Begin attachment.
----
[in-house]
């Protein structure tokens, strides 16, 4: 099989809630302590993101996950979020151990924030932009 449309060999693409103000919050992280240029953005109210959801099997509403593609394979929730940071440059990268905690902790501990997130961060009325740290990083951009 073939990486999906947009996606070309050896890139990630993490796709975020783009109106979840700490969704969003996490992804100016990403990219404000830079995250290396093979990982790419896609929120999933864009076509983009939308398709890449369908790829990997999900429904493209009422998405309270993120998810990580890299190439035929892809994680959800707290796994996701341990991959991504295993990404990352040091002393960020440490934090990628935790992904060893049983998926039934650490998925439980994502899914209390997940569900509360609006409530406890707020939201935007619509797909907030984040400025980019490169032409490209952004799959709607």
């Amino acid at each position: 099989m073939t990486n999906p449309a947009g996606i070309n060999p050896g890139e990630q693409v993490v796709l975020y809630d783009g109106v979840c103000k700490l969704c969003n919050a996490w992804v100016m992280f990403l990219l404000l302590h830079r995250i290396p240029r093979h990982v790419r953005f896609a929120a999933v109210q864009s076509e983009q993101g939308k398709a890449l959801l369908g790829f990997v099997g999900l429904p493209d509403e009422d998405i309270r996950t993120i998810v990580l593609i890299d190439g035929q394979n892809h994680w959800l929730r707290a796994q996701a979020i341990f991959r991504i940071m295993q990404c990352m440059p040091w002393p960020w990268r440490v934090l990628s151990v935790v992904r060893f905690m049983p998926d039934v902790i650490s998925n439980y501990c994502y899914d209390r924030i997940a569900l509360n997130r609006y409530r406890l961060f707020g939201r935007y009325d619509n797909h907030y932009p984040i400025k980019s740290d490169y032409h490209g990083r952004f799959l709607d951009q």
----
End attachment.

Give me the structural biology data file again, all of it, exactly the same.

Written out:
[in-house]
């Protein structure tokens, strides 16, 4: 099989809630302590993101996950979020151990924030932009 449309060999693409103000919050992280240029953005109210959801099997509403593609394979929730940071440059990268905690902790501990997130961060009325740290990083951009 073939990486999906947009996606070309050896890139990630993490796709975020783009109106979840700490969704969003996490992804100016990403990219404000830079995250290396093979990982790419896609929120999933864009076509983009939308398709890449369908790829990997999900429904493209009422998405309270993120998810990580890299190439035929892809994680959800707290796994996701341990991959991504295993990404990352040091002393960020440490934090990628935790992904060893049983998926039934650490998925439980994502899914209390997940569900509360609006409530406890707020939201935007619509797909907030984040400025980019490169032409490209952004799959709607």
């Amino acid at each position: 099989m073939t990486n999906p449309a947009g996606i070309n060999p050896g890139e990630q693409v993490v796709l975020y809630d783009g109106v979840c103000k700490l969704c969003n919050a996490w992804v100016m992280f990403l990219l404000l302590h830079r995250i290396p240029r093979h990982v790419r953005f896609a929120a999933v109210q864009s076509e983009q993101g939308k398709a890449l959801l369908g790829f990997v099997g999900l429904p493209d509403e009422d998405i309270r996950t993120i998810v990580l593609i890299d190439g035929q394979n892809h994680w959800l929730r707290a796994q996701a979020i341990f991959r991504i940071m295993q990404c990352m440059p040091w002393p960020w990268r440490v934090l990628s151990v935790v992904r060893f905690m049983p998926d039934v902790i650490s998925n439980y501990c994502y899914d209390r924030i997940a569900l509360n997130r609006y409530r406890l961060f707020g939201r935007y009325d619509n797909h907030y932009p984040i400025k980019s740290d490169y032409h490209g990083r952004f799959l709607d951009q």